Hastings storm evacuee 'responsible for stabilising cliff'
A man who had to abandon his home due to storms has been told he is responsible for stabilising a crumbling cliff near his property.
Chris Paraskeva's home was damaged when a section of cliff in White Rock in Hastings, East Sussex, collapsed at the beginning of the month.
The council has told him he must commission remedial works if necessary.
Mr Paraskeva disputes the council's claim that he has some responsibility for the cliff.
His two-bedroom, Grade-II listed house was badly damaged by the collapse, which trapped a 96-year-old man inside a shop.
The man, who was uninjured, was freed after a couple of hours.
In a letter, Hastings Borough Council denied it was responsible for the cliff and asked Mr Paraskeva to urgently instruct engineers to assess its stability and, if necessary, commission remedial works.
The letter said: "From discussions with colleagues and the emergency services we are now aware that this is not the first time sections of the cliff in this area have collapsed, and given the very long period of wet and stormy weather that we are experiencing, we are concerned that there may be more rock falls to the rear of your property.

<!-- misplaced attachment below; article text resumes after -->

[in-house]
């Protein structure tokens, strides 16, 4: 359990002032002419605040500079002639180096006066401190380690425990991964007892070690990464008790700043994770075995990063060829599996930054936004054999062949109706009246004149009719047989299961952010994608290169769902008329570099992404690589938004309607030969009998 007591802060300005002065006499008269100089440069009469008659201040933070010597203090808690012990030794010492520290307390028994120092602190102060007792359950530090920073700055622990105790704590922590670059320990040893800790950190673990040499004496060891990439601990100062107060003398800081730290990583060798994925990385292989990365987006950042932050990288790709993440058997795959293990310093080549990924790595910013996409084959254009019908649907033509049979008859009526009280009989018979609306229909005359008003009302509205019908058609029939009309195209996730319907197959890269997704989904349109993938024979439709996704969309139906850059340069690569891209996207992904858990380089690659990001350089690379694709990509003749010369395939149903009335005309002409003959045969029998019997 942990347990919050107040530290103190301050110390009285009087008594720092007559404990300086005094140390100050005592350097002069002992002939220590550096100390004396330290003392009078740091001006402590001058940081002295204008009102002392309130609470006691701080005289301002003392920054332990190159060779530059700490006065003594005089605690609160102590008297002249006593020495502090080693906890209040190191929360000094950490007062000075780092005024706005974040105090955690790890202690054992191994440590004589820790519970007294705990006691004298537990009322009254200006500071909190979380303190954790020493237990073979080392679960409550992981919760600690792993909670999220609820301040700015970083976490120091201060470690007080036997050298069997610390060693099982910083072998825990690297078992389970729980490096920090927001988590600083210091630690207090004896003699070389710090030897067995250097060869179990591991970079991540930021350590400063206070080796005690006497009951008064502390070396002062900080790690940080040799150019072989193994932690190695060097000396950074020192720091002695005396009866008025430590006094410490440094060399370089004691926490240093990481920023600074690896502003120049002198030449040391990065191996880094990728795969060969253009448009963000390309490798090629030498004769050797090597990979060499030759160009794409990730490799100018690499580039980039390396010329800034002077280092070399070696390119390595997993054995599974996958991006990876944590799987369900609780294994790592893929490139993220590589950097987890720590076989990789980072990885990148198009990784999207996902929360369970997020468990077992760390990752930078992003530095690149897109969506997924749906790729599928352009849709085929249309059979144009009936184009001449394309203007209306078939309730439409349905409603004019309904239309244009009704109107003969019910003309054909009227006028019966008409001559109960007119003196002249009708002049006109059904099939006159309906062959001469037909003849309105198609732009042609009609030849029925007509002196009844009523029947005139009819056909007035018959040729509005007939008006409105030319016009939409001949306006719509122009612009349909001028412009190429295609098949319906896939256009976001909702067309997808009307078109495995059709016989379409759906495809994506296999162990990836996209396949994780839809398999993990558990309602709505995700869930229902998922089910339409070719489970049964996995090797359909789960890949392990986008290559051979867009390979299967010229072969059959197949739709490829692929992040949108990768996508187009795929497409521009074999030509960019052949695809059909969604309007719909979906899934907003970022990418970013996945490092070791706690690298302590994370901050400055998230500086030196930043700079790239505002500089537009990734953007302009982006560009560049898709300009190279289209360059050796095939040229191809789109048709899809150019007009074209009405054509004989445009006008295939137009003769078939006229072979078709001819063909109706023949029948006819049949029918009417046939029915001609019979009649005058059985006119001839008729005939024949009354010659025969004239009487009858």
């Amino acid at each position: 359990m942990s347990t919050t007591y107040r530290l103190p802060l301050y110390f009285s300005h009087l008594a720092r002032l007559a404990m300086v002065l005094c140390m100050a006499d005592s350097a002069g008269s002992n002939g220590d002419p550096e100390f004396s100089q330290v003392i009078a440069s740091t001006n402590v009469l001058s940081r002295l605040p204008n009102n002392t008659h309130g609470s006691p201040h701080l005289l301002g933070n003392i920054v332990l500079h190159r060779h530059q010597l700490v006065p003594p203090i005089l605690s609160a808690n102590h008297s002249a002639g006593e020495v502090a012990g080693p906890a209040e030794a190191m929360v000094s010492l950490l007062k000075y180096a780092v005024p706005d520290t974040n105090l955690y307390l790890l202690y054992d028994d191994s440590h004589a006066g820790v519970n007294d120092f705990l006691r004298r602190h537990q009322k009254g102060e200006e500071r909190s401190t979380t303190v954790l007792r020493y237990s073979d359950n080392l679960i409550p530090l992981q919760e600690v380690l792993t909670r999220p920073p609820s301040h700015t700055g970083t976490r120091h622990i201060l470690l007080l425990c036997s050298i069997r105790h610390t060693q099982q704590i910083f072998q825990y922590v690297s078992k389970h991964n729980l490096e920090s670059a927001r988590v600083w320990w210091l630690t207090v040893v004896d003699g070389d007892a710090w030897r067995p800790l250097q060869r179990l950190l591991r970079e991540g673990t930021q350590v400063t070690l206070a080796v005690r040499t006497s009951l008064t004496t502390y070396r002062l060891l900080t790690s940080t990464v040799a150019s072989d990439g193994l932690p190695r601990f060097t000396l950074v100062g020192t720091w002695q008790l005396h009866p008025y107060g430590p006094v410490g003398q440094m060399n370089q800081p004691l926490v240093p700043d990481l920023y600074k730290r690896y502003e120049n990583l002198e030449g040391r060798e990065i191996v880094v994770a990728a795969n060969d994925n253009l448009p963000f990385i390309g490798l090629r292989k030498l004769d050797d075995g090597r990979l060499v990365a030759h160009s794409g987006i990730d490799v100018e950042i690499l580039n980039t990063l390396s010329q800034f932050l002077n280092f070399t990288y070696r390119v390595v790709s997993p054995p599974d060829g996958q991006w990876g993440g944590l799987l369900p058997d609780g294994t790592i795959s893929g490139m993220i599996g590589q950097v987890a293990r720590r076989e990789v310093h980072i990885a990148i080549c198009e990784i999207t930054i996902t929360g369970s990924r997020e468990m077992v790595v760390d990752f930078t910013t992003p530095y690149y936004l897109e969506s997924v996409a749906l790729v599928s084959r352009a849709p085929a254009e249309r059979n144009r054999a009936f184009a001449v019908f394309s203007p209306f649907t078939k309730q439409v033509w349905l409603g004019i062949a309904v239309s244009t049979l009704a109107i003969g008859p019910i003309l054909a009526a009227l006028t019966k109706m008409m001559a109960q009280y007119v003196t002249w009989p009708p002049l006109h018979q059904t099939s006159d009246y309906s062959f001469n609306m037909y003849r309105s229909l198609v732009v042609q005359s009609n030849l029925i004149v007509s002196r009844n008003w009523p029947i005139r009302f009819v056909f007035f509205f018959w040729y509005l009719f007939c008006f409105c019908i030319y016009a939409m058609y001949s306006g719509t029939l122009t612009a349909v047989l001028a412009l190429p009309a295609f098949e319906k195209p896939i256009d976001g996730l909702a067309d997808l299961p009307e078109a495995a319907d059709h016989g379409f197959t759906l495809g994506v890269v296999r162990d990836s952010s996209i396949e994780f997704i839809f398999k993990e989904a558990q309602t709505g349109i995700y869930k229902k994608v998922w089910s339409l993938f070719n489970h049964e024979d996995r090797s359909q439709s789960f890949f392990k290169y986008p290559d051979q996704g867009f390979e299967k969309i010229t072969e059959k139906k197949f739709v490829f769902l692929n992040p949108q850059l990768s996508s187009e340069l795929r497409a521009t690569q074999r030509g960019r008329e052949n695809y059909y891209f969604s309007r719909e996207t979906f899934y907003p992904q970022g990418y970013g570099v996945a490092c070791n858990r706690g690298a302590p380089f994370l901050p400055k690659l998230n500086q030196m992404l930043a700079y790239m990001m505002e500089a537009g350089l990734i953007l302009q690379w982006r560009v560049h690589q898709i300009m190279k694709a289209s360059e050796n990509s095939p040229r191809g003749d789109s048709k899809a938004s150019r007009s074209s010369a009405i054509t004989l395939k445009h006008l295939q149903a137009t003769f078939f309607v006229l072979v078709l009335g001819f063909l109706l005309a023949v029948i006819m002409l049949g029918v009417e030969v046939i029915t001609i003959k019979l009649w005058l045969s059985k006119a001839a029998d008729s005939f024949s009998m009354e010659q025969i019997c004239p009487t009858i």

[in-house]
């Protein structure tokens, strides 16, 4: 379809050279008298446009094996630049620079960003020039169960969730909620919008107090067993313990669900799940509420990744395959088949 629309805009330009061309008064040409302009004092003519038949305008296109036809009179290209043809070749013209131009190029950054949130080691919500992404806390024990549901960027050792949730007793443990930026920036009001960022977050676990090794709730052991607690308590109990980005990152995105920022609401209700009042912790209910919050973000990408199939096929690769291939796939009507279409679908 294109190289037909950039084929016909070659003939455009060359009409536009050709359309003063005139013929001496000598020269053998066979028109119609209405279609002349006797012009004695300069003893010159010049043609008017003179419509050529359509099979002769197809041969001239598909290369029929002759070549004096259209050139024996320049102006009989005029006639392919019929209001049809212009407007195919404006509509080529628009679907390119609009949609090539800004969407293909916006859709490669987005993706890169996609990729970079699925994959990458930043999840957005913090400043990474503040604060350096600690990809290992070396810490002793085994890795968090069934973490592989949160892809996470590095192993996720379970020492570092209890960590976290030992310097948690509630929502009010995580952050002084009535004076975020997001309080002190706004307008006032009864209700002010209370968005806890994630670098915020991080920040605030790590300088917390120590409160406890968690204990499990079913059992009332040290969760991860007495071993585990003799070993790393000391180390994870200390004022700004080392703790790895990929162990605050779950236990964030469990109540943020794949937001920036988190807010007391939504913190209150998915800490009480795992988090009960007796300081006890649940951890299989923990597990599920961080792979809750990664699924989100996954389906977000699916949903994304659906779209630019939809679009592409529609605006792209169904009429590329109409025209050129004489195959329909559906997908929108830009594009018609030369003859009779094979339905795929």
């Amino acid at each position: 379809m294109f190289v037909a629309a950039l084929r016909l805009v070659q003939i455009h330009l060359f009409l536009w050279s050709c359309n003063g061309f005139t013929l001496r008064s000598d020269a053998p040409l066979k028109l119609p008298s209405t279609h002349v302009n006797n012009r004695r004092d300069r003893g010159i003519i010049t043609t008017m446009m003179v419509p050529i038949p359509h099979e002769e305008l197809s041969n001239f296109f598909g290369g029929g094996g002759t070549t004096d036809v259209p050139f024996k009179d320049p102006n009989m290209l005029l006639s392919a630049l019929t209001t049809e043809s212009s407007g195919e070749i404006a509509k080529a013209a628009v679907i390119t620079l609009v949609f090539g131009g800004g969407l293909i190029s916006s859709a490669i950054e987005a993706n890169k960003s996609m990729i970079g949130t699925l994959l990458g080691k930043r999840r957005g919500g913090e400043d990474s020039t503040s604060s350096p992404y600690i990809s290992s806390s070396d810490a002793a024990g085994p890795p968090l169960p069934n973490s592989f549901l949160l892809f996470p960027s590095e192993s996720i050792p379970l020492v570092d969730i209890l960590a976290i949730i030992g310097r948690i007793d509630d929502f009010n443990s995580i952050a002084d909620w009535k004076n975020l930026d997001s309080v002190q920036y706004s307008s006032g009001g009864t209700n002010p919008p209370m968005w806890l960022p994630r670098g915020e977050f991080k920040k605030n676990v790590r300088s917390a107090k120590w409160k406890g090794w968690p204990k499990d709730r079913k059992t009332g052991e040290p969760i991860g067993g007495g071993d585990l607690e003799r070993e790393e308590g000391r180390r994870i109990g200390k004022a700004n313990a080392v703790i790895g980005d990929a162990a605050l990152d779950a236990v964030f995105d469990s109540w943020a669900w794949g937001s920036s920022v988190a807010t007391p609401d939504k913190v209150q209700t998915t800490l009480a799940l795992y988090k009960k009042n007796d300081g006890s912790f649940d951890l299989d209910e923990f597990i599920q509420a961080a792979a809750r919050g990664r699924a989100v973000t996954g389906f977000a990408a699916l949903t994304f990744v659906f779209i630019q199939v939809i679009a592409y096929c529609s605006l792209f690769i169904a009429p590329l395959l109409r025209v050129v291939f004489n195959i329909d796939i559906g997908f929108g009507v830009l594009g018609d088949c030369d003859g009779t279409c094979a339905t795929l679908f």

"The cliff is not owned by the council and we believe it is the responsibility of the land and property owners backing on to the cliff.
"In the circumstances, you are strongly advised to urgently seek specialist advice from suitably qualified structural engineers on the stability of the cliff to the rear of your property, to assess whether or not you need to commission remedial works to the cliff to safeguard your property and people occupying it."
Mr Paraskeva said the council's request is at odds with assurances by Prime Minister David Cameron that help would be on hand for people affected by the storms.
He disputed the local authority's claims that he has some responsibility for the cliff, insisting that Land Registry records show the rear boundary of his property ends at the cliff's base.
Mr Paraskeva, 61, an antiques dealer who is recovering from cancer treatment, said: "The council deny all responsibility for the cliff and they are saying it's mine.
"I would like them to help. They are not being at all sympathetic to people's problems round here. They are just saying, 'It's nothing to do with us'.
"Well, I believe it is, as do my neighbours either side."
Mr Paraskeva said he was waiting for insurance assessors to inspect the damage, but predicted he will not be covered for the rock fall.
A council spokesman said the authority had taken legal advice and been advised that the cliffs were not its responsibility, but that of the property owner in front of the cliffs.
He said: "This is not uncommon, and there are other examples where I know this is the case in Hastings.
"We acted immediately to provide those directly affected by the cliff fall, both property owners and tenants, with temporary accommodation until they could safely reoccupy them, and met with many of them soon after the cliff fall to explain the position, indeed I was at that meeting myself."